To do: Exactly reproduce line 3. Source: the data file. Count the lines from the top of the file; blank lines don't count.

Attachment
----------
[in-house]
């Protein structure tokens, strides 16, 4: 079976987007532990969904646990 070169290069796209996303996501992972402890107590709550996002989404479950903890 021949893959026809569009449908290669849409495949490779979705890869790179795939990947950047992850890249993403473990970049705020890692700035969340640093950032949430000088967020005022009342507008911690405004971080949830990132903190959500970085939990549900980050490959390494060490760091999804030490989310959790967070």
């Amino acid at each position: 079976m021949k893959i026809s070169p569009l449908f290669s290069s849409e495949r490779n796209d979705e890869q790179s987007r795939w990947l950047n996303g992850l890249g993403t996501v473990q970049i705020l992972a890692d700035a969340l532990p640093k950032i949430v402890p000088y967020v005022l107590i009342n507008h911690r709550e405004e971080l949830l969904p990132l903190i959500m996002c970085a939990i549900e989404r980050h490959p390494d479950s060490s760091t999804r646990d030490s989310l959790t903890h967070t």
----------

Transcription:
């Amino acid at each position: 079976m021949k893959i026809s070169p569009l449908f290669s290069s849409e495949r490779n796209d979705e890869q790179s987007r795939w990947l950047n996303g992850l890249g993403t996501v473990q970049i705020l992972a890692d700035a969340l532990p640093k950032i949430v402890p000088y967020v005022l107590i009342n507008h911690r709550e405004e971080l949830l969904p990132l903190i959500m996002c970085a939990i549900e989404r980050h490959p390494d479950s060490s760091t999804r646990d030490s989310l959790t903890h967070t």